|This article needs additional citations for verification. (January 2014)|
|Time zone||Eastern (UTC−5)|
|• Summer (DST)||EDT (UTC−4)|
|Official name||Historic District of Old Quebec|
|Designated||1985 (9th session)|
|Region||Europe and North America|
Old Québec (French: Vieux-Québec) is a historic neighbourhood of Quebec City, the capital of the province of Quebec in Canada. Comprising the Upper Town (French: Haute-Ville) and Lower Town (French: Basse-Ville), the area is a UNESCO World Heritage Site. Administratively, Old Quebec is part of the Vieux-Québec–Cap-Blanc–colline Parlementaire district in the borough of La Cité-Limoilou.
In 1608, Samuel de Champlain chose Upper Town as the site of the Saint-Louis Fort. Ever since it was founded, it has remained the military and administrative centre of the city which was determined by the strategic heights of the promontory. After the British Conquest, Upper Town was mostly populated by British government officials and Catholic clergy members while French and English merchants and artisans lived in Lower Town.
The strong military presence in this area has long limited its expansion. By the end of the 19th century, some wanted the city’s fortifications to be demolished as they were deemed unnecessary and they interfered with urban development. Lord Dufferin would successfully persuade officials to conserve the city’s fortified appearance by adapting it to meet the needs of a modern-day city.
The area was subjected to some deterioration during the 1950s but it since gained impetus in the 1970s.
With its ramparts, citadel, century-old houses, historic sites and landmarks, Québec’s Upper Town has a rich heritage of several generations with beautiful, unique surroundings.
Most of the buildings date back to the 19th century with the construction of some dating as far back as the 17th and 18th centuries. The area has several commercial roads like Saint-Jean, Sainte-Anne and De Buade streets. Some public administration and other institutions found at the heart of the city include the Québec City Council, the Séminaire de Québec, the Ursulines Convent, and the Augustinian Monastery and l'Hôtel-Dieu de Québec. It also has a vast choice of accommodations including the famous Château Frontenac since Old Québec is among the most popular tourist destinations.
The area also has many well-maintained parks. Among some are the Esplanade, Artillerie, Des Gouverneurs and Montmorency parks along with the gardens of l’Hotel-de-Ville. People can also take advantage of the great view of the St. Lawrence River from place D'Youville and the Dufferin Terrace.
Lower Town is a historic district located at the foot of Cap Diamant. In 1608, Samuel de Champlain built a habitation where its remains can be found with Place Royale as its centre. It was restored with the goal of reconstructing the French flair from its origins. Construction of the Notre-Dame-des-Victoires Church started in 1687 at this location and was completed in 1723.The Musée de la civilisation, the Musée naval de Québec, the caserne Dalhousie and the Théâtre Petit Champlain are among some of the museums, performance halls, theatres and exhibition venues in Lower Town.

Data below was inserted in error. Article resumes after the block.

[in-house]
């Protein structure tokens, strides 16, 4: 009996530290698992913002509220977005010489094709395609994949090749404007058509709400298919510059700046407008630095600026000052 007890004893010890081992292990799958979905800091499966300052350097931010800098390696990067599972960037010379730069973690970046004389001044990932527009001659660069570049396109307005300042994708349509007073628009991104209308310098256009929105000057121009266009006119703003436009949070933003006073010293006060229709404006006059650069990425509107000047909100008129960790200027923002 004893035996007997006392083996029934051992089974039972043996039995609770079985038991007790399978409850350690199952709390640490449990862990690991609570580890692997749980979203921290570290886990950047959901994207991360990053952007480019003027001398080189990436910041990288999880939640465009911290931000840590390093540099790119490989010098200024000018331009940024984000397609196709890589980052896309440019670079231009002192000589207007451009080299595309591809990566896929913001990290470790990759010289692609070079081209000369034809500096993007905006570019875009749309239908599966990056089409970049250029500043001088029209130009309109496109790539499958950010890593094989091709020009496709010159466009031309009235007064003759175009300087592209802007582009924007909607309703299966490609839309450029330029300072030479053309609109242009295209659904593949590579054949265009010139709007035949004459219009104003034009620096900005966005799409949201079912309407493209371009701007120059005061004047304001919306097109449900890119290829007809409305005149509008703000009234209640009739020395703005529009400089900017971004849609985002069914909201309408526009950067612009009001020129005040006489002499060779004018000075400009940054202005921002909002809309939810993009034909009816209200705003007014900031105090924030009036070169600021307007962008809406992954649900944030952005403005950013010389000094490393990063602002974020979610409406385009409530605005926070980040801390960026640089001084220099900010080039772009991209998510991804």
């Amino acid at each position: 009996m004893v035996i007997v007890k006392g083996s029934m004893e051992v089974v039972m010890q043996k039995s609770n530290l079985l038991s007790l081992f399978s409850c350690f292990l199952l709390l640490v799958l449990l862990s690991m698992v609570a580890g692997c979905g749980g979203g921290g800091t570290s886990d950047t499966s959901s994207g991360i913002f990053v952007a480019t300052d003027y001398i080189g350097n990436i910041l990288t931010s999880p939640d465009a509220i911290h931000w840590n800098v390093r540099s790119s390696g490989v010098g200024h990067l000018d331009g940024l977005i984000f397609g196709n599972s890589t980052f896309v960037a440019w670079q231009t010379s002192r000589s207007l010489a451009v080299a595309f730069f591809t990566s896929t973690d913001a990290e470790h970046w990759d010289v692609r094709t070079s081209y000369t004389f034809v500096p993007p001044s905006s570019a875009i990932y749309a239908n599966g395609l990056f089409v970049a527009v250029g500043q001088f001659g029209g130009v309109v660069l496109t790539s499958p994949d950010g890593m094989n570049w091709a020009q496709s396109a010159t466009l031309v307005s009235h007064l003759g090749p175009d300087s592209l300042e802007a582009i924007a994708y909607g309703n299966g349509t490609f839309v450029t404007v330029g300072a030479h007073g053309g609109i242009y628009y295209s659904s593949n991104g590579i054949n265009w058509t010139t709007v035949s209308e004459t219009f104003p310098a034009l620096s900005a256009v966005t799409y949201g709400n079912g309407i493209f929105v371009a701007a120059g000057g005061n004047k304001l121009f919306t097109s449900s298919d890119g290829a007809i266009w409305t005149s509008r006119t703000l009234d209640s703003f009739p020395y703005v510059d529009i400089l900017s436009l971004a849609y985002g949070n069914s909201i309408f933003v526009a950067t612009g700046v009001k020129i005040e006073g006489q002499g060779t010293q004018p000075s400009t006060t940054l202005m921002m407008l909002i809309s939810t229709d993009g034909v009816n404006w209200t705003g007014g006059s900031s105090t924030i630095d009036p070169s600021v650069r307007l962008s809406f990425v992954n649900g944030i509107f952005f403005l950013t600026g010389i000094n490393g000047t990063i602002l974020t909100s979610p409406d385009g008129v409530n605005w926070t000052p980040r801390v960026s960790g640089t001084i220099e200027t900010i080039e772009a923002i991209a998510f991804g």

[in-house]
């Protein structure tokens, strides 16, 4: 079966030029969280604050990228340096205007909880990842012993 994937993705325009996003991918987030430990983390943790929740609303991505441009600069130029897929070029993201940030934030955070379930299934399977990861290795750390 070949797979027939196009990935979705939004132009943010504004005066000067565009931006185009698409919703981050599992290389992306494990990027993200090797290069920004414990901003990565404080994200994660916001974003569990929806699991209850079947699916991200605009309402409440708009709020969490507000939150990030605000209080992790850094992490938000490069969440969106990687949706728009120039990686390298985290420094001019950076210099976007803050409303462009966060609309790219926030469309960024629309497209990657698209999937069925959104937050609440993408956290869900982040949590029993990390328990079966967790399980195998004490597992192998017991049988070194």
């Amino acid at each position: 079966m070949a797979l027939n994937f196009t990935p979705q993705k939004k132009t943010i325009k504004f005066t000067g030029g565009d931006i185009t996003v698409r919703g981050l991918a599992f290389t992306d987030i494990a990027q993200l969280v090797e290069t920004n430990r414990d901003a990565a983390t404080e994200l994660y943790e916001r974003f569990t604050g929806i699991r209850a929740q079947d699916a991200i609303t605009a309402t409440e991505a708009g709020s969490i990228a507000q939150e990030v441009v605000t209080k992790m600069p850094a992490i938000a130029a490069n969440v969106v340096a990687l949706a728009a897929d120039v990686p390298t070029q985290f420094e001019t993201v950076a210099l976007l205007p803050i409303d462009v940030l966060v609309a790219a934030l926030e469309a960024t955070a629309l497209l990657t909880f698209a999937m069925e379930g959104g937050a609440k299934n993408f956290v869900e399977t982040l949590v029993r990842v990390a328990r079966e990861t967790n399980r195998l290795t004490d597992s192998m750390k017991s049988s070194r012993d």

Other places of interest include:
· Place de Paris,
· Parc Ulric-Joseph-Tessier,
· Saint-Pierre Street,
· Saint-Paul Street,
· Sault-au-Matelot Street and
· Saint-Vallier Est Street, previously called Saint-Charles Street, the first paved road in Quebec.
A funicular car allows for easy transportation up Cap Diamant connecting to Upper Town from the narrow Petit-Champlain road at the foot of the Cape to the top with a marvellous view of the city. Côte de la Montagne is another option for hikers.
The Historic District of Old Québec
The Old Québec heritage site is located in Québec City although it is administratively recognized as a part of the La Cité-Limoilou Borough. It has gained recognition as a part of Quebec’s cultural heritage and is also among UNESCO’s World Heritage Sites.
The district was established by the National Assembly of Quebec on July 10, 1963 after an amendment to the Historic Sites and Monuments Act. The protected perimeter of the area was delimited in two stages. The initial layout included the fortified area as well as its periphery. The second and final layout added other surrounding areas to the plan on May 6, 1964. The whole district covers a total area of 1.4 km.
The historic district was established following public debates from 1945 to 1965, concerning the preservation of Old Québec and the restoration of Place Royale.
In 1956, the Historic Sites and Monuments Board of Canada was given the authority to acquire or expropriate any “site, building or other place of national historic interest or significance." 
Old Quebec is serviced by the Gare du Palais train and bus station. Built in 1915 by the Canadian Pacific Railway, the châteauesque station is similar in design to the Château Frontenac. Via Rail operates regular services to Montreal via Drummondville. The station is also serviced by the private coach company Orléans Express.
Old Québec is 16 km east of Quebec's Jean Lesage Airport.
In 1963, an area in the historic area of the city was named a "Declared Historic District" (French: Arrondissement historique décrété)' by the province of Quebec, and was expanded the following year to an area of 135 hectares (330 acres). It includes 1,400 buildings within the neighbourhood of La Cité, including the promonotary of Cap Diamant and a strip of band below the cliffs, between the Saint-Charles River and the Saint Lawrence River. In 1985, it was recognized as a World Heritage Site by UNESCO.
- Historic Sites and Monuments Act. Laws-lois.justice.gc.ca. Retrieved on 2013-07-12.
- HistoricPlaces.ca. HistoricPlaces.ca (2006-01-13). Retrieved on 2013-07-12.
- Historic District of Old Québec - UNESCO World Heritage Centre. Whc.unesco.org (2008-04-07). Retrieved on 2013-07-12.